Monthly Archives: August 2014

“‘real exchange'”

“This is a constitutive view of discourse: discourse shapes the development of ‘real exchange’ as the value relation, a relation in thought/speech – a discourse – becomes ‘objectified’. It is not, however, an idealist view of discourse, but a dialectical one: ‘real exchange’ shapes the development of discourse – it is only at a certain stage in the development of ‘real exchange’ that the value relation is ‘established in thought’ – which shapes the development of ‘real exchange’.” (Fairclough, CDA, p.339-340)

“not a purely ‘academic’ challenge”

“Developing CDA in this direction is not a purely ‘academic’ challenge. (…) if CDA is to engage in the critique of language in the new capitalism, we need to be in tune with the most developed work in contemporary political economy and other political and social sciences.” (Fairclough, CDA, p.337)

“real” / “actual” (2)

“the ‘real’ for critical realism is structures and their associated ‘mechanisms’, i.e., the structural delimitation of the possible, whereas the ‘actual’ is the concrete, i.e., what actually happens as opposed to what could happen.” (Fairclough, CDA, p.295)


“this sort of political discourse deals in imaginaries: it projects ways of acting and ways of being. Whether it remains merely a construal of possible ways of acting and being, or comes to construct real ways of acting and being, is a contingent matter” (Fairclough, CDA, p.292)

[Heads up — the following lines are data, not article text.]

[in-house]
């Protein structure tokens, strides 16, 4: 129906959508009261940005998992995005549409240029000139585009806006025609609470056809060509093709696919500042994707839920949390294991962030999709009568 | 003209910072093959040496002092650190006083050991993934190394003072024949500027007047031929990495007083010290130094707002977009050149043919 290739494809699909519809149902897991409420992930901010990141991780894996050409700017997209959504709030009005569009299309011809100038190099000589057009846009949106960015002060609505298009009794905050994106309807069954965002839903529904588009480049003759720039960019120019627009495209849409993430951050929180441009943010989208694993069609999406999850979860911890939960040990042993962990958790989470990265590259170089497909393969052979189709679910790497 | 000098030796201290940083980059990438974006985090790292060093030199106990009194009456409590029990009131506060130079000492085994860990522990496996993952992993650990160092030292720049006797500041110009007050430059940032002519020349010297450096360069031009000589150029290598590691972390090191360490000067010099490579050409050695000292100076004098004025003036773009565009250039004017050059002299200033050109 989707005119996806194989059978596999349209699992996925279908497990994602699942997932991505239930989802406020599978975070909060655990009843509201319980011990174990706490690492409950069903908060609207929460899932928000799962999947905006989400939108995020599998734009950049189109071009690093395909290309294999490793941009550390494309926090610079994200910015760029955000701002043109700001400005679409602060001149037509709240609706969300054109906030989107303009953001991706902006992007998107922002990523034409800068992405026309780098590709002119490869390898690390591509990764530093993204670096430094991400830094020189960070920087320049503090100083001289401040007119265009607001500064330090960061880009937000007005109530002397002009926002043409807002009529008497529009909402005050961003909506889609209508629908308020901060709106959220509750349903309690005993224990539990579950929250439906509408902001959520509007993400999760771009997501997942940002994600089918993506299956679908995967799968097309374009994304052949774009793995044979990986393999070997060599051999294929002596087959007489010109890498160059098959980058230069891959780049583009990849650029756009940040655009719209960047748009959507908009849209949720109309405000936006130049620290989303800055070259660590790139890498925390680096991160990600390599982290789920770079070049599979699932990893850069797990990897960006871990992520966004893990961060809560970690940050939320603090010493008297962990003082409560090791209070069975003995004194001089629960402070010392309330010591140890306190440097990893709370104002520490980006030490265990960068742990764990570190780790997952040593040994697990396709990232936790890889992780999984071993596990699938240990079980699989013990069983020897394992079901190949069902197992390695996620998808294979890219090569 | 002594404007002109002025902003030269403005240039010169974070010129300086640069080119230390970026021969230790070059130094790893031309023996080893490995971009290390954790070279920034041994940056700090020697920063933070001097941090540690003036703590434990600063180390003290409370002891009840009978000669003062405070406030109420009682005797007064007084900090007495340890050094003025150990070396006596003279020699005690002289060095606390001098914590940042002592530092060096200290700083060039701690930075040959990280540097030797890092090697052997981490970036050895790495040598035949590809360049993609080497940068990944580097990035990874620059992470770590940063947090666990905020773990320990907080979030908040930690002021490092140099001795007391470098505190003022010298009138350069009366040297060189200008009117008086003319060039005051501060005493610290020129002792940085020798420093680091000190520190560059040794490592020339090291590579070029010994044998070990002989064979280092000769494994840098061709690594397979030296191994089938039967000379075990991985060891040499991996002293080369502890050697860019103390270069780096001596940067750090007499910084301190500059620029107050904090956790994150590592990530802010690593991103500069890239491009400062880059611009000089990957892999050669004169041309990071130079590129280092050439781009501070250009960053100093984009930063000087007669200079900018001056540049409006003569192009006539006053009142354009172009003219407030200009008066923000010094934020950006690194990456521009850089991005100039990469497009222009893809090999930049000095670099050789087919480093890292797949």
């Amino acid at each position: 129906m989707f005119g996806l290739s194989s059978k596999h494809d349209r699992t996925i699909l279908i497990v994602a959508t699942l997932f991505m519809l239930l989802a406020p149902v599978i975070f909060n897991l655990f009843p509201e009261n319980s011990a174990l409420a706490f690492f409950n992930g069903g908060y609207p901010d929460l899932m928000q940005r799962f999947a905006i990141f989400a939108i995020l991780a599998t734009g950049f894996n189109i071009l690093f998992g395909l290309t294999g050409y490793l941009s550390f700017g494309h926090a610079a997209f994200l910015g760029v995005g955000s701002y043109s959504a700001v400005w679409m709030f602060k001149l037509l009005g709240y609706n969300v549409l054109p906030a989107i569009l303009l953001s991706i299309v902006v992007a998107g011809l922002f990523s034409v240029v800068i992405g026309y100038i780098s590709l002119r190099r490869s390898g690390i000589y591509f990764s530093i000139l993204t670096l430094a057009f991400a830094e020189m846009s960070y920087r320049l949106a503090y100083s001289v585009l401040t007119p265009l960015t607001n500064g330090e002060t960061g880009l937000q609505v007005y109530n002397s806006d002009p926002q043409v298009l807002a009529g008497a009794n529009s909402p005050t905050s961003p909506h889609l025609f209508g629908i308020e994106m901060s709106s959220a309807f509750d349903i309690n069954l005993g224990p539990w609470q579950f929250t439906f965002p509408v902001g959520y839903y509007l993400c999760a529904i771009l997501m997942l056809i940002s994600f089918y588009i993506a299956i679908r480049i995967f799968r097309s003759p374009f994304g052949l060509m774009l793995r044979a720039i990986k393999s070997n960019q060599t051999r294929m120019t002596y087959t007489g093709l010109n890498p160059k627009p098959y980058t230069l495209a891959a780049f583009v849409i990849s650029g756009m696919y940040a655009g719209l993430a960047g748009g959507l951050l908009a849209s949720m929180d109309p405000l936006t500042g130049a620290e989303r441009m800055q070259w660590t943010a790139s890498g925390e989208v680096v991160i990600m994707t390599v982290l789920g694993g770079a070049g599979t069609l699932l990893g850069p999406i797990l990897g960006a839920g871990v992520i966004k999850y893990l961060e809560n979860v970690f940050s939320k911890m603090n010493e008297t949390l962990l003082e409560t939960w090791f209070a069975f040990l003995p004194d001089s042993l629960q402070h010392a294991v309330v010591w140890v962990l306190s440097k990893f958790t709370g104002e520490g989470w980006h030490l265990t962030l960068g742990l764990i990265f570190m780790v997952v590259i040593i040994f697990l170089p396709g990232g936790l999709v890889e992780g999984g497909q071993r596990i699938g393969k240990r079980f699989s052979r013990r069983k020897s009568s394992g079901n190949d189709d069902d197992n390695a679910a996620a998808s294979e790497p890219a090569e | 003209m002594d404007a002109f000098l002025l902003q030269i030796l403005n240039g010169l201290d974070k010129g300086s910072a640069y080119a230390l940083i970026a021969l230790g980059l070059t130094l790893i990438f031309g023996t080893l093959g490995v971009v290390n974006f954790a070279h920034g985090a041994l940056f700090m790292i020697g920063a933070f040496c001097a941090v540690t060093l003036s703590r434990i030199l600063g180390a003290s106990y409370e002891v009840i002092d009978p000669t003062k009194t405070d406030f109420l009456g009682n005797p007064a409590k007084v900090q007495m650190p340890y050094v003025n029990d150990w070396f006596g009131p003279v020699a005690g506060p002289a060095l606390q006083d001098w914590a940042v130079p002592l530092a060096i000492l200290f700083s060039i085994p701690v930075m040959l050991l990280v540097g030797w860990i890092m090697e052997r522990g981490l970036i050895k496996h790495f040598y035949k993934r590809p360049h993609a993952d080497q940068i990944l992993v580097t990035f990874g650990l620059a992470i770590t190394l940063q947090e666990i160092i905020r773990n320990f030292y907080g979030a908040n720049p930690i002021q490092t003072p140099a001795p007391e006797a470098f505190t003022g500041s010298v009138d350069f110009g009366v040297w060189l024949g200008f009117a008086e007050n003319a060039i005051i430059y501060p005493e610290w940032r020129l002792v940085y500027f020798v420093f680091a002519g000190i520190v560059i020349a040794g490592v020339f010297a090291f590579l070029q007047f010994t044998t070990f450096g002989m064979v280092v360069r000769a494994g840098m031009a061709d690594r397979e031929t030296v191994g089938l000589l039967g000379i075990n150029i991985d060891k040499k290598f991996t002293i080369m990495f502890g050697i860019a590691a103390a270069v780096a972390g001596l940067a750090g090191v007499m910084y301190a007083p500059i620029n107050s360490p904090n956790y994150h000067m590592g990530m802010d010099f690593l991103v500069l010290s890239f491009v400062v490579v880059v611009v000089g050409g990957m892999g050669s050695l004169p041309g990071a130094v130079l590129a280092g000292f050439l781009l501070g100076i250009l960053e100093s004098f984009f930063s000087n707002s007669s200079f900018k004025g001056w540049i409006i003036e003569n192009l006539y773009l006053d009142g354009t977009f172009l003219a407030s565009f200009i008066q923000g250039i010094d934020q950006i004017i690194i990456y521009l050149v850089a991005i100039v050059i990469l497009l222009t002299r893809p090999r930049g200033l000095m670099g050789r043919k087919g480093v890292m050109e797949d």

“One might refer rather to ‘registers’, but…”

“A discourse is a representation of some area of social life from a particular perspective. One might refer rather to ‘registers’, but ‘discourses’ implies that all domains of social life (and of language use) are multi-perspectival, e.g., representing economic production in terms of ‘creativity’ might be abhorrent from certain perspectives in the artistic field.” (Fairclough, CDA, p.289-290)

lexicographer’s instinct

“For instance, a collocation search on the word ‘run’ will highlight the word ‘short’. The lexicographer needs the instinct either to guess or to know to check that this is because of the idiom ‘in the short run’ or the collocaton ‘run short (of something)’, rather than just a literal combination, as in ‘I went for a short run.'” (The Routledge Handbook of Corpus Linguistics, p.441)

“the background of the usual and everyday”

“individual texts can be explained only against a background of what is normal and expected in general language use, and this is precisely the comparative information that quantitative corpus data can provide. An understanding of the background of the usual and everyday — what happens millions of times — is necessary in order to understand the unique. (Stubbs 2005: 5, emphasis added)” (The Routledge Handbook of Corpus Linguistics, p. 304)

“language, power and ideology”

“CDA investigates how language use reproduces the perspectives, values and ways of talking of the powerful, which may not be in the interests of the less powerful. It thus focuses on the relationship between language, power and ideology.” (The Routledge Handbook of Corpus Linguistics, p.563)

“real” / “actual”

“In CR terms the gap between the productive potential (‘real’) of semiotic systems and the ‘actual’ of semiotic facets of events is such that other structures need to be postulated at lower (i.e., closer to the concrete) levels of abstraction. We call these ‘semiotic orders’.” (Fairclough, CDA, p.213)